During the first UK lockdown in 2020, the Academy of Medical Sciences, together with MQ Mental Health Research (MQ), brought together 24 experts in mental health and neuroscience to identify what we needed to find out about the effect of the virus on the brain, and the effects of the pandemic on mental health. Their paper, published in the Lancet Psychiatry, identified the immediate and longer-term priorities for mental health sciences research in light of the COVID-19 pandemic, and considered vulnerable groups in need of particular attention.
Surveys that we undertook in the week that the first lockdown measures were announced in the UK were used to inform the publication. The findings showed that even just a few months into the pandemic, people had substantial concerns about its impact on mental health.
“I have suffered from depression and generalised anxiety disorder nearly my entire life. Hearing about coronavirus constantly and being worried for the safety of my elderly relatives, and my mother who works as a nurse within the NHS, is really taking a toll.” – Survey response.
The Lancet Psychiatry paper prompted a highlight notice seeking research proposals for COVID-19 and mental health from two major UK research funders, the National Institute for Health Research and UK Research and Innovation. The Academy and MQ also hosted workshops to encourage the mental health sciences research community to work together to take forward the priorities identified in the paper, directly informing a successfully funded consortium on the coordination of high-quality data on mental cognitive and neurological health impacts of COVID-19.
Throughout this past year, we have also been working with young adults from the UK, India and South Africa to share their concerns around COVID-19. We’ve helped them co-create an online comic series Planet DIVOC-91 with international comic book artists and top scientific experts from a wide range of disciplines. These young adults were invited to share their pandemic struggles at an Independent SAGE meeting earlier this year. Hood, a 16-year old from London, told Independent SAGE:
“We were given a two-day warning to leave school. And then it got cut short, so we were meant to leave on Friday but left on Thursday. And the whole thing we were going to do on Friday was a send-off because we were there for five years. That’s the longest I’ve been at any school.
“And I understand why it was halted because of COVID, and obviously the school made the right decision. But it does affect mental health – when you’re with those people for so long, and you make those relationships, those bonds, and it gets cut off just like that. I haven’t talked to those friends in person now for a long time. It did affect me a lot.”
Six months into the pandemic, the virus showed no signs of disappearing, while the need to understand the impacts of COVID-19 and the associated restrictions on society was still evident, and reflected responses from our initial survey:
“Work is very important to me, it is where I have most contact with people as my social circle is miniscule and I only have two family members nearby. As a self-employed person, I have no money coming in, am missing a sense of purpose, am missing contact with others, I am constantly anxious about when I can start earning again.” – Survey response.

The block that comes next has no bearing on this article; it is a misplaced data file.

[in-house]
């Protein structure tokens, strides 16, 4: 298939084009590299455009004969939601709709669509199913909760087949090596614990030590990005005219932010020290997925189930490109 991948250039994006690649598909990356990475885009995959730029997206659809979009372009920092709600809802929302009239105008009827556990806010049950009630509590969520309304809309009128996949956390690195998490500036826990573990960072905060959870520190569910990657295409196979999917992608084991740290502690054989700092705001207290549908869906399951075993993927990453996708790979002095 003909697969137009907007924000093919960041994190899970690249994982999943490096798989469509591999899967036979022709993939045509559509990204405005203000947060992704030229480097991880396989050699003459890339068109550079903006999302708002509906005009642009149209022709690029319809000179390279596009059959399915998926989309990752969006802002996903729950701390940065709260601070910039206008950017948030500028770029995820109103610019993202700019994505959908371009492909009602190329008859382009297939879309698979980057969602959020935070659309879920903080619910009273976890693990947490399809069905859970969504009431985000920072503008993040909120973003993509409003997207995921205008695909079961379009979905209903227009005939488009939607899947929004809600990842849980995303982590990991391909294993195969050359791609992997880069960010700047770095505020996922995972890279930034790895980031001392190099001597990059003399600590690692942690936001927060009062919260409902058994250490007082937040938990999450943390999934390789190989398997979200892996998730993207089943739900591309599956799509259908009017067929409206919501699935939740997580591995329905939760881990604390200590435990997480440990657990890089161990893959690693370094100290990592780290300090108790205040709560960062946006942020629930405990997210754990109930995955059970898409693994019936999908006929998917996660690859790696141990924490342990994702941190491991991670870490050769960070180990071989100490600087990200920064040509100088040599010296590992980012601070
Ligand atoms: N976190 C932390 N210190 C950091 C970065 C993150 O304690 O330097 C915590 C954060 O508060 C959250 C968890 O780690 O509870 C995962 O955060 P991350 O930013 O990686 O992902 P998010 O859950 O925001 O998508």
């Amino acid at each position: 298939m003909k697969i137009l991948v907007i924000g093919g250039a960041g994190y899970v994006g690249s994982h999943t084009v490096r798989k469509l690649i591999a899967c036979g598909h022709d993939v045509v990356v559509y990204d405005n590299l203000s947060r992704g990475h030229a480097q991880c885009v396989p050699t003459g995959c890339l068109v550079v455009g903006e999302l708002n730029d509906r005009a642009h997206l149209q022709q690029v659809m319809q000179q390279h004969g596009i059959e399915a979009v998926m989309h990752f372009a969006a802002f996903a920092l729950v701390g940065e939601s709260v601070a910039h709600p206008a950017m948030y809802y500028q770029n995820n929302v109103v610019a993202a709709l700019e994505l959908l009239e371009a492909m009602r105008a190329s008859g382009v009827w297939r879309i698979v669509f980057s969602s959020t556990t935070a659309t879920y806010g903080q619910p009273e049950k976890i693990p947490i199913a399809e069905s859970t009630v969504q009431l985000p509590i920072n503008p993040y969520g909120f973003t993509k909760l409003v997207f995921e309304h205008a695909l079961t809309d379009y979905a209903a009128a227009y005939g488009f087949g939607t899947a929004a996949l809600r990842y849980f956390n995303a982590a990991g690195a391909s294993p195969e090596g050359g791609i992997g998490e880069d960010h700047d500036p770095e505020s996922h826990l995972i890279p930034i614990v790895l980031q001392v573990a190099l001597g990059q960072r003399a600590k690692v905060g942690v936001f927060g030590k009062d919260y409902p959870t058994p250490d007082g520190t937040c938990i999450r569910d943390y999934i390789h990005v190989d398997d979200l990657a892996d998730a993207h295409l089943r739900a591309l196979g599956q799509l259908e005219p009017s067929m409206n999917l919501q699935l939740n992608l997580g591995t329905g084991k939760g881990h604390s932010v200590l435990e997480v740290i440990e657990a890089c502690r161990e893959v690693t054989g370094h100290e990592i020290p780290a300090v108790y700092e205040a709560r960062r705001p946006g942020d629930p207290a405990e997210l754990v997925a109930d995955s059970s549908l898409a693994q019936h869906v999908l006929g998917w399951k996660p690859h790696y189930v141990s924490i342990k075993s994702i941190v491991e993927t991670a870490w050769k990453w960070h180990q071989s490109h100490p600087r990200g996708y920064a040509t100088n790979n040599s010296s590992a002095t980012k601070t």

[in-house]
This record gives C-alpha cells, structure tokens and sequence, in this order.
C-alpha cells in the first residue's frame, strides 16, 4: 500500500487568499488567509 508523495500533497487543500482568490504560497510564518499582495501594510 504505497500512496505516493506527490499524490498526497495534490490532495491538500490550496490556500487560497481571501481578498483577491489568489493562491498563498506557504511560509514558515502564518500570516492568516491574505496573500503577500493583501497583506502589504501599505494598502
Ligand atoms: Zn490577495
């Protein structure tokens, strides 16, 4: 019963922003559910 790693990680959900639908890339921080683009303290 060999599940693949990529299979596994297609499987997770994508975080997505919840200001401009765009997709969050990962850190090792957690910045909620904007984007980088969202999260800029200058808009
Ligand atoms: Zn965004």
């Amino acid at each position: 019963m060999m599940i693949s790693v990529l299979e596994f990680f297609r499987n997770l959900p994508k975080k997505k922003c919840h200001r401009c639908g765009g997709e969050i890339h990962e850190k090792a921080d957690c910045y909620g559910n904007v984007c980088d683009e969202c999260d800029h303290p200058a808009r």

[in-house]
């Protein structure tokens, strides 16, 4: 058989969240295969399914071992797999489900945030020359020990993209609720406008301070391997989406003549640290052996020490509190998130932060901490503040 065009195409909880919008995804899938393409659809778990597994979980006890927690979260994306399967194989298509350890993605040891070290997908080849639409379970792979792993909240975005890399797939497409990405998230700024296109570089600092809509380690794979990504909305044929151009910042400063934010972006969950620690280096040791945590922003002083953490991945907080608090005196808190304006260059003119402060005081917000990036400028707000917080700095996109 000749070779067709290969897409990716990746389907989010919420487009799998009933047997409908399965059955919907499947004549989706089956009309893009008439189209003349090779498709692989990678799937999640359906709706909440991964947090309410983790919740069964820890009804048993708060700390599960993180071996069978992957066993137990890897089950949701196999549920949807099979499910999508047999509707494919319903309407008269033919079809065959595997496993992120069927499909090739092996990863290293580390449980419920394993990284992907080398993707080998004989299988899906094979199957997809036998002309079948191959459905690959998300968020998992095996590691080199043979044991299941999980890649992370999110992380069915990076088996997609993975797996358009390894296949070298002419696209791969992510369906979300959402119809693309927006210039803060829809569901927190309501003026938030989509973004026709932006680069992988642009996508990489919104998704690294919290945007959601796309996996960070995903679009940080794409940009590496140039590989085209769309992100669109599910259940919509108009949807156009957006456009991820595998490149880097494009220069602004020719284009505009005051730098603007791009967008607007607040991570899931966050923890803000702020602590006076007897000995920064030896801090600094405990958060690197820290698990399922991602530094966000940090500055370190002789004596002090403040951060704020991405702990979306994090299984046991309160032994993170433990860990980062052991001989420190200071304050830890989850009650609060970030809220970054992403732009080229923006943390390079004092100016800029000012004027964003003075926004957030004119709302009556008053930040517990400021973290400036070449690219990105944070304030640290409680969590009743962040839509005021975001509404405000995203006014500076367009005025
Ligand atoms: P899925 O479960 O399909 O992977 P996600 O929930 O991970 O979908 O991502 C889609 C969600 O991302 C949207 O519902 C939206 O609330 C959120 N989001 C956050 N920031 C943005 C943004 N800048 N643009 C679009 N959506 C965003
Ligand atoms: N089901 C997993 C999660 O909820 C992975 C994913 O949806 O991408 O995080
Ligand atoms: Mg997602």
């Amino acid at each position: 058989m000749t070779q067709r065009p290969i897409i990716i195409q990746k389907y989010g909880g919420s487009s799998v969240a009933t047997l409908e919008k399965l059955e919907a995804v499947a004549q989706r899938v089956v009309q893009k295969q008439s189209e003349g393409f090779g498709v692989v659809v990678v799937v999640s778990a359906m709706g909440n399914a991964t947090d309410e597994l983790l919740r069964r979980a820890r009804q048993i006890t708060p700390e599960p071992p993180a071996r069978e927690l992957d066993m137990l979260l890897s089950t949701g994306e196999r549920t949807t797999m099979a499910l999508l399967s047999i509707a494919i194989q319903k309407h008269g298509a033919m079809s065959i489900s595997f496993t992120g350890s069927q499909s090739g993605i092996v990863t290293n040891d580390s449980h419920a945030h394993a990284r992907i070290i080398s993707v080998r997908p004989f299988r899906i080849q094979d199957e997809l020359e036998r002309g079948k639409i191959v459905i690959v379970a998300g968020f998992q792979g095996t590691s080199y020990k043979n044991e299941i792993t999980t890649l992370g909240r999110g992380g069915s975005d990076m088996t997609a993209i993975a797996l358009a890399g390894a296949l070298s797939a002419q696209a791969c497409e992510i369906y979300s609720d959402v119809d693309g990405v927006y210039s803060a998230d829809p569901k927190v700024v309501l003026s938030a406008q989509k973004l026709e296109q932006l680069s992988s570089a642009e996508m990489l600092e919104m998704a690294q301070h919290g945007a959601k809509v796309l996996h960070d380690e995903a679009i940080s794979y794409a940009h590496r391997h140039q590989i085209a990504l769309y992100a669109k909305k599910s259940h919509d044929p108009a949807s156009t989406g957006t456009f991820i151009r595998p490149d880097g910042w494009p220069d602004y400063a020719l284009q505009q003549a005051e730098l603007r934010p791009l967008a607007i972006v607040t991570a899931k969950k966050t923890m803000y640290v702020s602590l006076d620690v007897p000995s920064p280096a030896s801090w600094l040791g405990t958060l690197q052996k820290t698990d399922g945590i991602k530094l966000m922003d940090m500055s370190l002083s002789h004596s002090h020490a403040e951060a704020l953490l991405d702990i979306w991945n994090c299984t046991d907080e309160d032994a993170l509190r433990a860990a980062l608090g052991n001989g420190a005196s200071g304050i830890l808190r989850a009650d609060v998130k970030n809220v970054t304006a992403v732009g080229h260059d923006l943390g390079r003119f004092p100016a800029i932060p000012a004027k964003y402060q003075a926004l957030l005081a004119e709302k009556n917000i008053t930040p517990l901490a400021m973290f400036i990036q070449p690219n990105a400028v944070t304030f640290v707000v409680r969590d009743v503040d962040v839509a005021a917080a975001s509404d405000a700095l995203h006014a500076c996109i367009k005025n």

We kept up the pressure through a joint statement with MQ highlighting the importance of mental health sciences research as part of all COVID-19 related research. The statement outlined the need to support research into effective mental health interventions, and for interdisciplinary research to understand the long term physical and mental health impact of COVID-19.
A recent editorial piece in The Lancet Psychiatry (February 2021) has reiterated these calls: we must have high quality information on the immediate and long-term effects of COVID-19, and society’s responses to it, on mental health.
Worldwide, the UK is leader in mental health sciences research. We must capitalise on existing research infrastructure and expertise to mount a successful holistic response to the pandemic. To make this happen, it is vital that:
One year on from when we first started working on the connections between COVID-19 and mental health sciences at the Academy, there is an opportunity to reflect. The Academy and MQ will once again convene the mental health sciences community in the next few weeks, this time to assess what has been learnt about mental health since the start of the COVID-19 pandemic, identify research gaps, and work out how to come together to address these.
The impacts of the COVID-19 pandemic are likely to have lasting effects on people for years to come.
If we do not place mental health at the centre of the COVID-19 research response, we will fail to learn how to intervene effectively in pandemic situations to support all those whose mental health is affected now and in the future, particularly the most vulnerable and underserved.
Among the many facets of COVID-19 that must be better understood, we must not lose sight of its impact on mental health, and ensure that mental health sciences research is placed at the centre of COVID-19 recovery.
Angel Yiangou has been Policy Manager at the Academy of Medical Sciences since December 2019, and has been involved in several of the Academy's COVID-19 rapid response projects, convening a number of stakeholders to develop policy reports. Prior to joining the Academy, she worked in the policy development team of Cancer Research UK.
Images - with permission from Planet DIVOC-91.